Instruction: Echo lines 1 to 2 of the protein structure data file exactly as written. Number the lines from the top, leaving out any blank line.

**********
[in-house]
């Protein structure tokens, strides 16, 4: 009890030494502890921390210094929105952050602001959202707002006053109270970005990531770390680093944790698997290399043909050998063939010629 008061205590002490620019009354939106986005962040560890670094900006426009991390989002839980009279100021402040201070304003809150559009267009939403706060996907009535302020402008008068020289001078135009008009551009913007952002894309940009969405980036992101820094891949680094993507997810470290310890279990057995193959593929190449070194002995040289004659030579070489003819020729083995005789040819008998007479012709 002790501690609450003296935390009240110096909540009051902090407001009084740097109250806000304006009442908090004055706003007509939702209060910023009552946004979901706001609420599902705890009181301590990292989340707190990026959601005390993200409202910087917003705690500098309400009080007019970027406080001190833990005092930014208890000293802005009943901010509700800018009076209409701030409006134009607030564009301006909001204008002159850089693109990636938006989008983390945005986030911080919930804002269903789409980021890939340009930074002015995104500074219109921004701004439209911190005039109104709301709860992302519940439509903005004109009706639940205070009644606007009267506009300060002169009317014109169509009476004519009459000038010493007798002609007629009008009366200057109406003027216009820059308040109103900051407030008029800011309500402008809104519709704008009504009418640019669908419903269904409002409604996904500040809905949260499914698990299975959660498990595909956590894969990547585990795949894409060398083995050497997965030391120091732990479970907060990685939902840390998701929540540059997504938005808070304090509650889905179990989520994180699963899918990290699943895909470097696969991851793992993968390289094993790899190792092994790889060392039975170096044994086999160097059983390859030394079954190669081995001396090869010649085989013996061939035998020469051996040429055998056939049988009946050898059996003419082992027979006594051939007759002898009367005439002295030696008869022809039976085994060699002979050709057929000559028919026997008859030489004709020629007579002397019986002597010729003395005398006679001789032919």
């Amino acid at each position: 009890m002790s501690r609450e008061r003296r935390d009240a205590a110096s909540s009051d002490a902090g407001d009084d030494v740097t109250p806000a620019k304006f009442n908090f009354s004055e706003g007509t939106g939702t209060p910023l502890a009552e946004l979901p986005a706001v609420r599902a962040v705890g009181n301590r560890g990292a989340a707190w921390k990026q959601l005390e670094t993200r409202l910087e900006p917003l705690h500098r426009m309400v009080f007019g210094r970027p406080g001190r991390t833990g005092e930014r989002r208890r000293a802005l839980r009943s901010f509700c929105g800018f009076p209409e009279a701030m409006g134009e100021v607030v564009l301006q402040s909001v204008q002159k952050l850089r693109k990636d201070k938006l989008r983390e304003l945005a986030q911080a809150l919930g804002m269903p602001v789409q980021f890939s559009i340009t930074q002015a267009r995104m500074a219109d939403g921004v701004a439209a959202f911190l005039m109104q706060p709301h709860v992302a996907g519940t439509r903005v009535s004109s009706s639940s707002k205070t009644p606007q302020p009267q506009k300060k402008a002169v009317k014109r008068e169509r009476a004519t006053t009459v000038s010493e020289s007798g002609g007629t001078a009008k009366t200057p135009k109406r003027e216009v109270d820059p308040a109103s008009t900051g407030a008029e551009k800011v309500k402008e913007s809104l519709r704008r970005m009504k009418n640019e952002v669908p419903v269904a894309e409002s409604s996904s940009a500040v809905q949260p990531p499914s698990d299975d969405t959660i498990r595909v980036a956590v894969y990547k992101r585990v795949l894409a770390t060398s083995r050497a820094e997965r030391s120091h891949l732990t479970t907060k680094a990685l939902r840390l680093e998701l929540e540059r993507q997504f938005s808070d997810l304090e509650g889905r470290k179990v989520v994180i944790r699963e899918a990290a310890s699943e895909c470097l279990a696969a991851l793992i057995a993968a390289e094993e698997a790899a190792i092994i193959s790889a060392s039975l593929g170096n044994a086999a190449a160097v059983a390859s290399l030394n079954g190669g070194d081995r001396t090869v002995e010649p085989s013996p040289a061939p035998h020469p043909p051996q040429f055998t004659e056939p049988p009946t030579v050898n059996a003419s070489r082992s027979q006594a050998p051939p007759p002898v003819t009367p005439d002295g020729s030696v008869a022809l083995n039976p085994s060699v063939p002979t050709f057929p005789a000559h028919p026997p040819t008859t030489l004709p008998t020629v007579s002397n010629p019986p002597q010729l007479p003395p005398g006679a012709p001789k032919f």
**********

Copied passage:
[in-house]
């Protein structure tokens, strides 16, 4: 009890030494502890921390210094929105952050602001959202707002006053109270970005990531770390680093944790698997290399043909050998063939010629 008061205590002490620019009354939106986005962040560890670094900006426009991390989002839980009279100021402040201070304003809150559009267009939403706060996907009535302020402008008068020289001078135009008009551009913007952002894309940009969405980036992101820094891949680094993507997810470290310890279990057995193959593929190449070194002995040289004659030579070489003819020729083995005789040819008998007479012709 002790501690609450003296935390009240110096909540009051902090407001009084740097109250806000304006009442908090004055706003007509939702209060910023009552946004979901706001609420599902705890009181301590990292989340707190990026959601005390993200409202910087917003705690500098309400009080007019970027406080001190833990005092930014208890000293802005009943901010509700800018009076209409701030409006134009607030564009301006909001204008002159850089693109990636938006989008983390945005986030911080919930804002269903789409980021890939340009930074002015995104500074219109921004701004439209911190005039109104709301709860992302519940439509903005004109009706639940205070009644606007009267506009300060002169009317014109169509009476004519009459000038010493007798002609007629009008009366200057109406003027216009820059308040109103900051407030008029800011309500402008809104519709704008009504009418640019669908419903269904409002409604996904500040809905949260499914698990299975959660498990595909956590894969990547585990795949894409060398083995050497997965030391120091732990479970907060990685939902840390998701929540540059997504938005808070304090509650889905179990989520994180699963899918990290699943895909470097696969991851793992993968390289094993790899190792092994790889060392039975170096044994086999160097059983390859030394079954190669081995001396090869010649085989013996061939035998020469051996040429055998056939049988009946050898059996003419082992027979006594051939007759002898009367005439002295030696008869022809039976085994060699002979050709057929000559028919026997008859030489004709020629007579002397019986002597010729003395005398006679001789032919």